You're rewarded for not using smart bombs, losing lives and the all important Valour bonus can be a significant source of points. Valour can be gained by only shooting your weapon when necessary (rather than just holding the button down) and by collecting coins by flying through them, instead of using your 'Attract' ability. Most points are gained, however, by not using your secondary power weapon until you reach the stage Boss. Destroying complete waves of enemies will drop a blue coin, worth 500 points. If, however, you destroy wave after wave of enemies without using your power weapons, the value of these points rapidly stack up: 2x500, 3x500, etc. On a stage where there may be 30-40 waves of enemies, the value of relying on your primary weapons alone rapidly becomes apparent (30x500 is a lot of points!) and you will need to do this if you ever hope to compete with the big boys in the world rankings.
The Challenge mode is similar to the Arcade mode, except it tasks you to complete levels according to certain criteria, such as having only one ship, or not having secondary power weapons. Beating a Challenge will reward you with a picture you can view in the game gallery, accessed from the main game menu, but otherwise provides the player with no incentive to play them other than to test their skill.
There are only really two flaws in the game. Firstly, the touch screen integration is poor. It's only really used to allow you to switch weapons on the fly (which unfortunately requires you to take your thumb away from the firing buttons) or to scan for the weak spots on end of level Bosses. The radar on the touch screen is also entirely superfluous. It's a nice cosmetic touch, perhaps, but an entirely unnecessary distraction during game play. Secondly, you can destroy enemies that have moved beyond the edge of the rendered playing area. This can result in you destroying enemy waves before they even come on the screen, which prevents you from being able to collect the blue coins needed to rack up your score. Whilst you might consider this a blessing when you first start to play the game, it rapidly becomes an annoyance as you improve your level of skill and strive to get ever closer to that perfect score.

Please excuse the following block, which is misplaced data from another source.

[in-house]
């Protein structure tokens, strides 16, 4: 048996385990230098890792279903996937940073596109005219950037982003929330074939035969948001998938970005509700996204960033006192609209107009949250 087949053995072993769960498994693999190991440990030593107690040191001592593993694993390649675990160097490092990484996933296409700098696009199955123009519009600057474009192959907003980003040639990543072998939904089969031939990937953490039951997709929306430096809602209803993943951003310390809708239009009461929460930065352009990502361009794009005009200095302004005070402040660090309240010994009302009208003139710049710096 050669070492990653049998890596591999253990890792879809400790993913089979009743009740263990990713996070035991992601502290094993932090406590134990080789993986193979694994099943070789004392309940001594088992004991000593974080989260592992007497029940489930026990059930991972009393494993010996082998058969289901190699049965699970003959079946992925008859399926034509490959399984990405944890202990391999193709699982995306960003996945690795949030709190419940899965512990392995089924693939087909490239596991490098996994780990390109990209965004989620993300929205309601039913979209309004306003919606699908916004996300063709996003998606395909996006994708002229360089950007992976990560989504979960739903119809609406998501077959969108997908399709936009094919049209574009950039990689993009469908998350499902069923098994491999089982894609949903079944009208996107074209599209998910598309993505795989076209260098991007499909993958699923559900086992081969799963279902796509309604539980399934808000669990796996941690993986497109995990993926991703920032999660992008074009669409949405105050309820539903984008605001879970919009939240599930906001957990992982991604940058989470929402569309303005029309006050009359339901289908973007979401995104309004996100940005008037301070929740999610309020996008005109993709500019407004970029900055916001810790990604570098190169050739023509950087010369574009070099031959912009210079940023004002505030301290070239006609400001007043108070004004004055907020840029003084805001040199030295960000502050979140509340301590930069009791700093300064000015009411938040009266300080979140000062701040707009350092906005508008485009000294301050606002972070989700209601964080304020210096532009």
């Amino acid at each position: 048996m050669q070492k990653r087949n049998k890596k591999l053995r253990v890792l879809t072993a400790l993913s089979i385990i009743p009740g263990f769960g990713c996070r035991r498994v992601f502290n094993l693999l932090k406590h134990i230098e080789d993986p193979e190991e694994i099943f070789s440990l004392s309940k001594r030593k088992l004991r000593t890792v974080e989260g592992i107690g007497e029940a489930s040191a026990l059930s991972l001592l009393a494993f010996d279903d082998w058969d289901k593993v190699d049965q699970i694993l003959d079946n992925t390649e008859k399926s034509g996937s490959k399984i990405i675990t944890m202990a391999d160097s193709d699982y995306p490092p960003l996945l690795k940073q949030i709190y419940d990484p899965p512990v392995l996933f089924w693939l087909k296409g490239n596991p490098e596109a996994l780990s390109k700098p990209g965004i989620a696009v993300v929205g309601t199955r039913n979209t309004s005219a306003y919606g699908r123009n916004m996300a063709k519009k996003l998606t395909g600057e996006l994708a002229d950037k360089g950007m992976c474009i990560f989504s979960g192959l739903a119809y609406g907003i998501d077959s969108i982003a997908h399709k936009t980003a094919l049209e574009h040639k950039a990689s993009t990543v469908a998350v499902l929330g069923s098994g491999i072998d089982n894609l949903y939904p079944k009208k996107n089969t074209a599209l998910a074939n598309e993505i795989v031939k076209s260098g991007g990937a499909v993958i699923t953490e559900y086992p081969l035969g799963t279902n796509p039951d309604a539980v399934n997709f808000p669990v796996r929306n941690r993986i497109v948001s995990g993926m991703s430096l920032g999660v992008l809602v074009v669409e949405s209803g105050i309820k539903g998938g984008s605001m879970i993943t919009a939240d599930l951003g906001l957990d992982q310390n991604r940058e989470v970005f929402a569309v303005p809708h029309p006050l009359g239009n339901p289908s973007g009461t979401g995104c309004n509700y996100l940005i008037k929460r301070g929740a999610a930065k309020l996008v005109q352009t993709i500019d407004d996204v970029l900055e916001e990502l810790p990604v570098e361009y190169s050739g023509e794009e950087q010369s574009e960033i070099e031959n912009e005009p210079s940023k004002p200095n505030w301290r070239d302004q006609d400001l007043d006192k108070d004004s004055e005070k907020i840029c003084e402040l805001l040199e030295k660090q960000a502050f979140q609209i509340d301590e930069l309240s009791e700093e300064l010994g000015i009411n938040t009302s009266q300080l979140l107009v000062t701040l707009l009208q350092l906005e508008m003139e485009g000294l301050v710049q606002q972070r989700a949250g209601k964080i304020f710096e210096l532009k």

Fortunately, committed players will learn how to work around this flaw in the combat modelling, and the annoyance factor never becomes a fatal one. Overall, Nanostray is a solid, good looking title that sits neatly in its own little niche in the DS portfolio. While it's nothing revolutionary and doesn't really fulfil the potential of the platform it has been designed on, until the next DS shooter comes along, it will more than satisfy the needs of the twitchiest of fingers.